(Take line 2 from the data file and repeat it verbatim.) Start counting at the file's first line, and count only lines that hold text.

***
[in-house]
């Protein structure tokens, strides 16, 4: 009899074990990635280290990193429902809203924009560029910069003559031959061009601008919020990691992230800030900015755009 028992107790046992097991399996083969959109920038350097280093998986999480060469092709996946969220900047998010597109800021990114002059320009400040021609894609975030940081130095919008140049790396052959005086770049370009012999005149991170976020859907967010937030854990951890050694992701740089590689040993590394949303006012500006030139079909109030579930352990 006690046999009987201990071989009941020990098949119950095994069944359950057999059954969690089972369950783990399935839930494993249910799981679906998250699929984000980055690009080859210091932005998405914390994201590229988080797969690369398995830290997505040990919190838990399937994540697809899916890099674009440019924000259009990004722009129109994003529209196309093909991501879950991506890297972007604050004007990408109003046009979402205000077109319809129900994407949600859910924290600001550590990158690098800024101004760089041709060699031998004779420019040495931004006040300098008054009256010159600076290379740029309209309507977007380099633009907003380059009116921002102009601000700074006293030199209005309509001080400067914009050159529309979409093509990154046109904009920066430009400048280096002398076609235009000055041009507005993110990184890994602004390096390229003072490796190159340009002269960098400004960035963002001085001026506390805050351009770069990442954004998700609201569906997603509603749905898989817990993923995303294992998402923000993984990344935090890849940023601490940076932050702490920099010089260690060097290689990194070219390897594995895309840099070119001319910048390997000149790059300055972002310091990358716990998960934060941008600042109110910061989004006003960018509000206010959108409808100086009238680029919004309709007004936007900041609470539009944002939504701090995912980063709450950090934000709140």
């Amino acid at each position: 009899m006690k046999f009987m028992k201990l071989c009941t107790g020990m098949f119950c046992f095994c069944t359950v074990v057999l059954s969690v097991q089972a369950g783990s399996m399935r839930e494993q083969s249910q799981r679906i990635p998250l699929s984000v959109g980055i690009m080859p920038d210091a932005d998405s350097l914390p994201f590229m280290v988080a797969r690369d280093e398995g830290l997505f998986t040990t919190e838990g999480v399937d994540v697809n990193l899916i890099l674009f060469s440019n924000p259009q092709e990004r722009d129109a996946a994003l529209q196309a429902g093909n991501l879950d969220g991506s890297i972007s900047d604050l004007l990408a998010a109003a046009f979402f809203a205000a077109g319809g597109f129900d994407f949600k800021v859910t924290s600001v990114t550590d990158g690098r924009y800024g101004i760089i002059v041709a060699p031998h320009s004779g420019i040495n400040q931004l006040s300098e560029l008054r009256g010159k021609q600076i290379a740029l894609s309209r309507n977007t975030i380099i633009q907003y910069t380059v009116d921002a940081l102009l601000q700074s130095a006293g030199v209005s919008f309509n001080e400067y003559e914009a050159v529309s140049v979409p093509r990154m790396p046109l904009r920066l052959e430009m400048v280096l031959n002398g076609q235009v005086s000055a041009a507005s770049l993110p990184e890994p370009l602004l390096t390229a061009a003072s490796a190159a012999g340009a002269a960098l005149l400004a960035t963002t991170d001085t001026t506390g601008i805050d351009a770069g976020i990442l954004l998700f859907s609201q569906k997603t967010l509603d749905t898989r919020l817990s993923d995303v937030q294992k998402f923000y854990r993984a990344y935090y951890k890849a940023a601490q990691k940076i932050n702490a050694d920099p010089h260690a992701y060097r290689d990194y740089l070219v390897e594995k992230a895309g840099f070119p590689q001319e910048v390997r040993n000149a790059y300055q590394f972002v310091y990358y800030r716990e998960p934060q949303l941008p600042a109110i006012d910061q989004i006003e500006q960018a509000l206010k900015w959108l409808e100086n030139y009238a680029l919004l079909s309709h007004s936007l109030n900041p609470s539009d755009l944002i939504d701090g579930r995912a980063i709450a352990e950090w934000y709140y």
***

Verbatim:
């Protein structure tokens, strides 16, 4: 009899074990990635280290990193429902809203924009560029910069003559031959061009601008919020990691992230800030900015755009 028992107790046992097991399996083969959109920038350097280093998986999480060469092709996946969220900047998010597109800021990114002059320009400040021609894609975030940081130095919008140049790396052959005086770049370009012999005149991170976020859907967010937030854990951890050694992701740089590689040993590394949303006012500006030139079909109030579930352990 006690046999009987201990071989009941020990098949119950095994069944359950057999059954969690089972369950783990399935839930494993249910799981679906998250699929984000980055690009080859210091932005998405914390994201590229988080797969690369398995830290997505040990919190838990399937994540697809899916890099674009440019924000259009990004722009129109994003529209196309093909991501879950991506890297972007604050004007990408109003046009979402205000077109319809129900994407949600859910924290600001550590990158690098800024101004760089041709060699031998004779420019040495931004006040300098008054009256010159600076290379740029309209309507977007380099633009907003380059009116921002102009601000700074006293030199209005309509001080400067914009050159529309979409093509990154046109904009920066430009400048280096002398076609235009000055041009507005993110990184890994602004390096390229003072490796190159340009002269960098400004960035963002001085001026506390805050351009770069990442954004998700609201569906997603509603749905898989817990993923995303294992998402923000993984990344935090890849940023601490940076932050702490920099010089260690060097290689990194070219390897594995895309840099070119001319910048390997000149790059300055972002310091990358716990998960934060941008600042109110910061989004006003960018509000206010959108409808100086009238680029919004309709007004936007900041609470539009944002939504701090995912980063709450950090934000709140």